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Abel Faivre's illustration of Geneviève Lantelme shows off her bewitching fullness, fairness, and femininity, beautifully adorned by lovely and spectacular fashions, an example we would do well to emulate.

The beautiful Evelyn Nesbit in this 1906 picture poses with her head and body resting on a stuffed polar bear, the beast highlighting the girl's full, shapely, and feminine face, as well as her serene, vulnerable, and almost soothing expression.

"Flaming June" by Frederick Leighton gives us the lovely sight of a sensuously sheer dress so vivid the color seems almost alive, flattering its wearer, a beautiful girl lulled into a serene sleep by the warm summery air.

My novel is now past 41,000 words. Today I'm writing my characters' visit to a spaceship with a Bernal sphere habitat inside, where they'll be doing low-g hang gliding, perhaps in a scene like this one created by Rick Guidice for NASA.

Our dystopian present may be the fruit of our dystopian futures. Our hopes and dreams cry out to our imaginations, begging us to rekindle our power to shape our own future.

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This post's featured image is "Pandemonium" by John Martin (1841).

"Mother and Child" by Frederick Leighton gives us the pleasant sight of a fair and beautiful woman luxuriating in a lazy warm day together with her beloved daughter.

Karl Wilhelm Diefenbach's "Sphinx mit Undine" is an ethereally beautiful painting, showing a fair, pretty, red-haired girl gazing out with feminine curiosity toward the vast night-lit expanse of eternity.

The lovely Evelyn Nesbit shows off a very beautiful style possible only with very long hair: a loose bun at the top with a sensual cascade allowed to tumble down the girl's body.

George Romney's portrait of Emma Hamilton as Circe is my favorite painting of all time, showing the most beautiful woman who ever lived at her most attractive in a mesmerizing passionate whirlwind of femininity.

Lawrence Alma-Tadema's "A Coign of Vantage" shows three beautiful girls femininely dressed gazing at the coming and going of ships and perhaps lovers or lovers-to-be. The left girl's pose, gaze, flowers, and ribbons are sensual.

"Portrait of Charlotte du Val d'Ognes" by Marie-Denise Villers shows a pretty girl bringing life to her imagination's visions while wearing a beautifully soft white neoclassical dress wrapped with a pink ribbon.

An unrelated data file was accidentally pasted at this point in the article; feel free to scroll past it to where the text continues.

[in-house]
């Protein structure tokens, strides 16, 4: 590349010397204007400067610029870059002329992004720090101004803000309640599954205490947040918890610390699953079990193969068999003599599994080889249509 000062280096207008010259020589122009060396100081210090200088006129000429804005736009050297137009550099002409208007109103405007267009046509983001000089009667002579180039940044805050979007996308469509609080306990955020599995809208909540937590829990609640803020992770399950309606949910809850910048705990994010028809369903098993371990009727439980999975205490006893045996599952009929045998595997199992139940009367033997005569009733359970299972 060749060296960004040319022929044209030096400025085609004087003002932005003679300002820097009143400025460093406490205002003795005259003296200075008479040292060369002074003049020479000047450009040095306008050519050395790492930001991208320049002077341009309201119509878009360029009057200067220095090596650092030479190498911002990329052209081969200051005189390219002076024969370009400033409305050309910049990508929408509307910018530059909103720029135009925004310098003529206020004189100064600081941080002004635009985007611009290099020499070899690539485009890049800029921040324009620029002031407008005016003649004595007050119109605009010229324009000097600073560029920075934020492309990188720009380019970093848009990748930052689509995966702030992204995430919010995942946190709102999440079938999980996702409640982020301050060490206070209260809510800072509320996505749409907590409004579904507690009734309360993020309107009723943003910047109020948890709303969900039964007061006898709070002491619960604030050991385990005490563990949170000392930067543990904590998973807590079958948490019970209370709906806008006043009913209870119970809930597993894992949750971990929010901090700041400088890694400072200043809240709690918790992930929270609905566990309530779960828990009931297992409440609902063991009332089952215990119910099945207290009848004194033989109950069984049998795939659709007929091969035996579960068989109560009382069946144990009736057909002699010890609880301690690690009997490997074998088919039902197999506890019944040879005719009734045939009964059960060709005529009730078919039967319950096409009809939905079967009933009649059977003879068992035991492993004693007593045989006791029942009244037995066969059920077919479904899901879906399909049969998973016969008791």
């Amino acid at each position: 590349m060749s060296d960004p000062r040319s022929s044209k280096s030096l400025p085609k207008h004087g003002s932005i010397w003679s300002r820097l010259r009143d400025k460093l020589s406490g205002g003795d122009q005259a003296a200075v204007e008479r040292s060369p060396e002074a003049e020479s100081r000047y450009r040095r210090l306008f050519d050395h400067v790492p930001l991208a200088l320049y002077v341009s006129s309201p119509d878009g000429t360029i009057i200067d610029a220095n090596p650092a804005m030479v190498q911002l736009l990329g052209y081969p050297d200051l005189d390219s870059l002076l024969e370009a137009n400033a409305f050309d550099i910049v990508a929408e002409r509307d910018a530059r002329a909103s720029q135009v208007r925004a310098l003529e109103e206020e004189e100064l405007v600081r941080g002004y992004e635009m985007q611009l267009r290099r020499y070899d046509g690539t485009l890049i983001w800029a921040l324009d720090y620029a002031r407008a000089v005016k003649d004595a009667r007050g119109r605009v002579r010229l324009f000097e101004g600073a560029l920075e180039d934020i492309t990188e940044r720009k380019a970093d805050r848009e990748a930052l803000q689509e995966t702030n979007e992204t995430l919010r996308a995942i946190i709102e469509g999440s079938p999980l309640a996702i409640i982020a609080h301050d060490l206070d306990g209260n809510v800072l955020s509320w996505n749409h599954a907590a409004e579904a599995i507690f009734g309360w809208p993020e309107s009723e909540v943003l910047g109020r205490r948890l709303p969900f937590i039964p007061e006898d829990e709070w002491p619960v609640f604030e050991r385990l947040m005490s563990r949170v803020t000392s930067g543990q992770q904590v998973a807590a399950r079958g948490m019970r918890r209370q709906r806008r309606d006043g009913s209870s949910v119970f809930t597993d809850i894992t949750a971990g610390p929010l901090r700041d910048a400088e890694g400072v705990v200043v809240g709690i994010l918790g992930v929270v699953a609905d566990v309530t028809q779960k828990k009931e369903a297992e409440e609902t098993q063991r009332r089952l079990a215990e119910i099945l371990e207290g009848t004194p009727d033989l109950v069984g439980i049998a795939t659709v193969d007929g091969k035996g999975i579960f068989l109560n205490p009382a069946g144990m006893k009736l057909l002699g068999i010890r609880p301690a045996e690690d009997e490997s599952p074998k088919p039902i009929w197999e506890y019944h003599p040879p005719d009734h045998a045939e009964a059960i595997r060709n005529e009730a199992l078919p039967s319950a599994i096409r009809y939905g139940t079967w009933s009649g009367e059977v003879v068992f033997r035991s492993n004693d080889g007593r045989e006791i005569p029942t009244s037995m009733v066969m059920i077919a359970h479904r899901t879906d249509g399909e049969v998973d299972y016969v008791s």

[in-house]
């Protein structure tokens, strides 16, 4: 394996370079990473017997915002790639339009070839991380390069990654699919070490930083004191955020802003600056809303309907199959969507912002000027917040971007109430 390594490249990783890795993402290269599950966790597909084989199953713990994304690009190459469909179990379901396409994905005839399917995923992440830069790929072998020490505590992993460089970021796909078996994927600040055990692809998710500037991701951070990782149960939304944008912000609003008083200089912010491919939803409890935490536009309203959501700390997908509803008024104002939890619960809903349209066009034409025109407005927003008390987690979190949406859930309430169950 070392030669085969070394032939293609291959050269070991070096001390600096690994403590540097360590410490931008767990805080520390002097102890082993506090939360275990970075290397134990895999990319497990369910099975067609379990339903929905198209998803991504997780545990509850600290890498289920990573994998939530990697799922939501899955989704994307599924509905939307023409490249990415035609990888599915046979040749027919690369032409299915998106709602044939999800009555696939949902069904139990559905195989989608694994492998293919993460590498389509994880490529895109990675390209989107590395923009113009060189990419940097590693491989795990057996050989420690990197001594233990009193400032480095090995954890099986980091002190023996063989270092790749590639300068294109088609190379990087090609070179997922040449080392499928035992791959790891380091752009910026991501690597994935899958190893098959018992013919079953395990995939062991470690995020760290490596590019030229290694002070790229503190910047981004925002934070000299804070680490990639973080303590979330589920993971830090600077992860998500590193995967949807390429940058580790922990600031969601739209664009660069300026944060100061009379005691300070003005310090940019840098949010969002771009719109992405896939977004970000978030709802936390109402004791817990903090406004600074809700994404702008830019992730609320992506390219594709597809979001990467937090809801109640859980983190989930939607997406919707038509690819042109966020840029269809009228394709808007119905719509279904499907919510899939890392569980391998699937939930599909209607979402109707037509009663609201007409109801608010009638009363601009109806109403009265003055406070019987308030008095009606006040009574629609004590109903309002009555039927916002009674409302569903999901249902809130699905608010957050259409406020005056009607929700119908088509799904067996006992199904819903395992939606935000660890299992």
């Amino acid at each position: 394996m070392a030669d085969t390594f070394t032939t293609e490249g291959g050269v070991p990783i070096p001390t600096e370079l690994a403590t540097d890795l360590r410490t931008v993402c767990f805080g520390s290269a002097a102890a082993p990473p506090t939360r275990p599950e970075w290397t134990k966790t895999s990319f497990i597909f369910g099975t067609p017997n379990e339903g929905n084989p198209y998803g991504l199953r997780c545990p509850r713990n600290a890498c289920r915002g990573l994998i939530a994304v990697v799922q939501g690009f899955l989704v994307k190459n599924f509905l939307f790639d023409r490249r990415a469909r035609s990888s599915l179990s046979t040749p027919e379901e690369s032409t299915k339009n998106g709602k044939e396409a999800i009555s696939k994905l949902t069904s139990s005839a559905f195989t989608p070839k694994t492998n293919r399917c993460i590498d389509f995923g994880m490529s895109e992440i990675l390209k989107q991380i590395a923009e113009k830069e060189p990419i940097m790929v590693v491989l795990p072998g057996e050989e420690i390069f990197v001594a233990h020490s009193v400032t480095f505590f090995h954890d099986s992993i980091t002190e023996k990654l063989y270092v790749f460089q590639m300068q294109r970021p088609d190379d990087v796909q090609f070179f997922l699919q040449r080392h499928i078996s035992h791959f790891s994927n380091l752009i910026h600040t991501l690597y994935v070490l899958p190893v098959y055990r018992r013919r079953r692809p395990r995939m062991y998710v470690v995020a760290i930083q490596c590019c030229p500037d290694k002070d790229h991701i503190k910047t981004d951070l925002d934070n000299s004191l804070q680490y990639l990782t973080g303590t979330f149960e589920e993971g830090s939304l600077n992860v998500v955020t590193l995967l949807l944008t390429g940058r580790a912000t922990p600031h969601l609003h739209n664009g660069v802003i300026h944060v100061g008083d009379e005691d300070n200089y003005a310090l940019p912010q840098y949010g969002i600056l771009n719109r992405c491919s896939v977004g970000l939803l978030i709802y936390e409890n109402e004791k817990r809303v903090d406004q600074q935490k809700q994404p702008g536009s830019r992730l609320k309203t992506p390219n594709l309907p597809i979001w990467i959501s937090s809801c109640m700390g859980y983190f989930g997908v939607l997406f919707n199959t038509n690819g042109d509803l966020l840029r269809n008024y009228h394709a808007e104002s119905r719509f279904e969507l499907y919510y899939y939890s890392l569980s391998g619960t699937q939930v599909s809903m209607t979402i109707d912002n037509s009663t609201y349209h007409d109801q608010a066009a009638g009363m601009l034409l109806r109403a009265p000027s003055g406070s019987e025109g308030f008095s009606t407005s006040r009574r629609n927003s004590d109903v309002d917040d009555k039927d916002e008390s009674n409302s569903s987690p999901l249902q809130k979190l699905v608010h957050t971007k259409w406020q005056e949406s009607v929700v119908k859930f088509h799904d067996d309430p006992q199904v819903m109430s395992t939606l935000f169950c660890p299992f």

What would a fully and truly globalized and networked future with much better transportation technology look like? Such a future presents all with new and heady possibilities.

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This post's featured image is "Solitude" by Karl Wilhelm Diefenbach (1851-1913).

Pierre Carrier-Belleuse's "La Danseuse" shows how beautiful ballet is even in exercises. Over the girl's gracefully posed body is a delightfully feminine dress radiating out like a soft flower from under her waist.

Eva Bonnier's "At the studio door" is a lush painting of a pretty girl luxuriating in the sun and the breezy air flowing past her, blessing the indoors with its freshness, beautiful purple blossoms in the background.

Conventional wisdom often tells us that we are small and insignificant compared to the universe, but a much better attitude would be to think about the vastness of space we have all to ourselves.

The image is "Manfred on the Jungfrau" by John Martin (1837).

Antoon van Welie's 1911 portrait of the gorgeous Geneviève Lantelme shows off her alluringly soft feminine face, shiny wavy red hair, soft shapely arms, and plump voluptuous figure to very pleasant effect.

Of all the paintings of "The Birth of Venus" William-Adolphe Bouguereau's is my favorite. Her lovely face, smooth fair skin, curvaceous body, and cascading red hair all make for a gorgeously sensual vision of feminine beauty.

"Capri" by Karl Wilhelm Diefenbach shows an ethereal and vivid scene of the sea crashing ashore, the pretty girl on top of that rock letting herself be absorbed by the rich, pure, soul-cleansing power of nature.

Lockdown is but a new stage of a bureaucratic and safety-obsessed culture of fear that menaces our hopes and dreams for a free and fulfilling life, yet the future prospects are bright for a radical politics of resistance and liberation.

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This post's featured image is "Lady Emma Hamilton, as Cassandra" by George Romney (1780s-1790s).

Carolus-Duran's "The Kiss" is a sensual and lush self-portrait painting of a man kissing his newlywed wife. The vivid colors, their poses, and the girlish touch of the flower in her hair all help to make this a romantic picture.

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